Tag Archives: Proust

From Grandfather’s Diary: WWII, Ulysses, and Proust

31 Jul

This is how things look and feel when the world is falling apart. In this case the falling apart was the run up to World War II and into the War. Not so different from now, is it? Life goes on. But for how long?

My paternal grandfather, Axel Benzon, was a Dane. He and his wife, Louise, immigrated to America early in the 20th Century. He was educated as an engineer and knew Greek sufficiently well that he wrote poetry in Greek. He ended his professional career as chief engineer, I believe, of the main US Post Office in Manhattan.

And he kept a diary, the pages of which are generically entitled: “Leaves from my diary.” It’s not a handwritten affair, kept in one of those blank books one can buy at a stationary store. It’s typed on ordinary 8.5 by 11 paper. I’ve got a photocopy of much or most of it, but, judging by his index, not all.

Here’s the opening paragraphs from the entry for 14 April 1940:

Sunday and cloudy with occasionally a little snow-a good day to remain indoors and listen to the war news from Europe. These news are coming in frequently but are most confusing and it is difficult from the british and german dispatches to a form a true picture about the situation in all parts of Norway.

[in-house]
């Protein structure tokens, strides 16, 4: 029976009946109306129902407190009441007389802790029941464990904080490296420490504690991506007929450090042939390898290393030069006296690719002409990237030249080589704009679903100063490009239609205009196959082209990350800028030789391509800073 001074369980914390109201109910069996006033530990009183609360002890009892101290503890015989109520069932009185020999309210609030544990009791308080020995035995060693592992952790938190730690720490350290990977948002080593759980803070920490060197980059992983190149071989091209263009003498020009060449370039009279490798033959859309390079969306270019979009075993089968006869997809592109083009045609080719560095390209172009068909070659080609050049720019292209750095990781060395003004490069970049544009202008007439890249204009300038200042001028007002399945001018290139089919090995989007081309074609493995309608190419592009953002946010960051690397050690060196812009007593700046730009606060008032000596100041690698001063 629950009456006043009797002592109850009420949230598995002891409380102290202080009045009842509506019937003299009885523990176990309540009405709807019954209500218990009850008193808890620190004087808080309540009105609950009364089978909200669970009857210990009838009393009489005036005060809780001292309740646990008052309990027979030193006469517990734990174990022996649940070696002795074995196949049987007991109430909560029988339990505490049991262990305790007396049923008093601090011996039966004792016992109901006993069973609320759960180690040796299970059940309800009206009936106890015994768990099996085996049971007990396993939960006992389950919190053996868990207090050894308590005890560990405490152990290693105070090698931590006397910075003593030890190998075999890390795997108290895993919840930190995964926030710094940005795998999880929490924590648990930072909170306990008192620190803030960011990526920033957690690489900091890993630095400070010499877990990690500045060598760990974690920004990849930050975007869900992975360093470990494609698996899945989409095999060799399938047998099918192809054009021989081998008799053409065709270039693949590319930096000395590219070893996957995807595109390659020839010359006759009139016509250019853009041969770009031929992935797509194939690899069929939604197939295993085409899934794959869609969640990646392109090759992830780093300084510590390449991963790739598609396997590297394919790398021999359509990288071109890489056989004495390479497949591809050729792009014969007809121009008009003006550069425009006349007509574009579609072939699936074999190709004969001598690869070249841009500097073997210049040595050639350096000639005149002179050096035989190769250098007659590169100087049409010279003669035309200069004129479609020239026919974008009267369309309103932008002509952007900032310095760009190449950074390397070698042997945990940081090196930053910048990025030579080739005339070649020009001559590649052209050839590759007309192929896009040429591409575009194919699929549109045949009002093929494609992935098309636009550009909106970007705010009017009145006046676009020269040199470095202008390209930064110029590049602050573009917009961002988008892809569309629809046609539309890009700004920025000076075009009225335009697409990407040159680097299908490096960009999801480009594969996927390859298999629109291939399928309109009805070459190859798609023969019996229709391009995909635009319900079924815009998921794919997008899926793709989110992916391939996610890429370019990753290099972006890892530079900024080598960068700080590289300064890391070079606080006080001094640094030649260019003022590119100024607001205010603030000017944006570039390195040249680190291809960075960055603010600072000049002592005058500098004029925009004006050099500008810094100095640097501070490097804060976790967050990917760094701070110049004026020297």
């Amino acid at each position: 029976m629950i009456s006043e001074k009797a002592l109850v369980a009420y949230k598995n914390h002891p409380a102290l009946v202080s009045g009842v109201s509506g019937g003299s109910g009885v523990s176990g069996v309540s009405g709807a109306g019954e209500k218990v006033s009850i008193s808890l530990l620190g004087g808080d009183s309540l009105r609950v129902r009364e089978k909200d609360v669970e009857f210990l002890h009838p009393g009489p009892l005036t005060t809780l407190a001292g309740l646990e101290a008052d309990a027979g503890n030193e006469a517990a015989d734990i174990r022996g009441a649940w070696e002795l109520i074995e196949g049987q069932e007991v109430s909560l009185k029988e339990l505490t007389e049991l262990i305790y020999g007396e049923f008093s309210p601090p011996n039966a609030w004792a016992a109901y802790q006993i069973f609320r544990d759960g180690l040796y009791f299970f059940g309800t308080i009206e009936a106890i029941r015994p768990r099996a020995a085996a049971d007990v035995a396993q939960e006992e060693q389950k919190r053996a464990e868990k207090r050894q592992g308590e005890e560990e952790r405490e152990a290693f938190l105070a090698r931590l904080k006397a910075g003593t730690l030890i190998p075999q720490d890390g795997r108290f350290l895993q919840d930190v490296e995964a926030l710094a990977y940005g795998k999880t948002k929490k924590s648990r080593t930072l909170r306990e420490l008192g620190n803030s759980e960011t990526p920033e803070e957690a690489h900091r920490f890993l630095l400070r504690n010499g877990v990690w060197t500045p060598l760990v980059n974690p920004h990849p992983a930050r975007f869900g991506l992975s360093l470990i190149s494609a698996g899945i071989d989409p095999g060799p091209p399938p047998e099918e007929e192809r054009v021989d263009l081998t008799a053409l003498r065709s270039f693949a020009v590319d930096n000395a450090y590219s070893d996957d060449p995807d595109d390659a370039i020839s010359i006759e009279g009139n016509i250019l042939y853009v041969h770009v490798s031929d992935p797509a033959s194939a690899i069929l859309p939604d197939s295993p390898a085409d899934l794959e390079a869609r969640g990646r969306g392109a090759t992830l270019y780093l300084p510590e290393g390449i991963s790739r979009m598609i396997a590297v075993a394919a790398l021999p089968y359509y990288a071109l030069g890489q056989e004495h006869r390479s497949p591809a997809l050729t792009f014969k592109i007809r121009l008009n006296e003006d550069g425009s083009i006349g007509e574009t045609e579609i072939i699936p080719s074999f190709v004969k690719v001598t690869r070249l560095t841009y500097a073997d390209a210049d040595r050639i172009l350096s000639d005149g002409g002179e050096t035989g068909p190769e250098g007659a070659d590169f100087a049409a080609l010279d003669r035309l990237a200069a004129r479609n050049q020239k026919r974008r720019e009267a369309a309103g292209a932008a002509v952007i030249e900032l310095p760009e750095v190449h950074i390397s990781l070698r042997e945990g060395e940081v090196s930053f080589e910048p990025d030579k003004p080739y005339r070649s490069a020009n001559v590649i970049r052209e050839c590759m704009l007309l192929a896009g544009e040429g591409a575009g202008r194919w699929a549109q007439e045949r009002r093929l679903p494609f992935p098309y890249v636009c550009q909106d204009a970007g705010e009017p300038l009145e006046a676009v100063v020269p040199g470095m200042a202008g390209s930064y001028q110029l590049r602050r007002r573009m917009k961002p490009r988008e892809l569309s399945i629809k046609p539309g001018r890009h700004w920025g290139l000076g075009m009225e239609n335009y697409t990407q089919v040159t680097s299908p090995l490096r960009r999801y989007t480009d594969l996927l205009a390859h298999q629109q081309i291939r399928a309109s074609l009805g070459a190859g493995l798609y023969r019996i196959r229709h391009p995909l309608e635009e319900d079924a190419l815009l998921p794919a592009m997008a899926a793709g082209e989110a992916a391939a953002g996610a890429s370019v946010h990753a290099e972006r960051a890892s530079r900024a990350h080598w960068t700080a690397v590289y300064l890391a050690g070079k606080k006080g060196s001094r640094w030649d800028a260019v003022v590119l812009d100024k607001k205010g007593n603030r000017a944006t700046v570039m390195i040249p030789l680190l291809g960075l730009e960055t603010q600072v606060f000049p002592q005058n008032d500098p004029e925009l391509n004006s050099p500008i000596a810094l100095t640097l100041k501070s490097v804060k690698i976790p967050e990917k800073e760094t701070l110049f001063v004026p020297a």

The Danish goose is cooked – there the germans are in possession of all parts and are now fortifying points of vantage, especially the northernmost part of Jutland from where they can dominate a great port of Skagerak and Kartegat.

The invasion of Norway was a masterstroke, no matter how it turns out. It gave evidence of the usual german thoroughness and precision and coupled with the fact that the german navy is so much inferior to that of the English it has been most successful and must have taken the English by surprise.

As you can imagine, his reflections are much occupied by the war. But not entirely so. For example, he also talks of his fondness for the game of golf and playing it on public courses in New York City—he lived in Jackson Heights at the time. I rather imagine that THAT land has long since been given over to building of one sort or another. In fact, at one point he mentions exactly that. Continue reading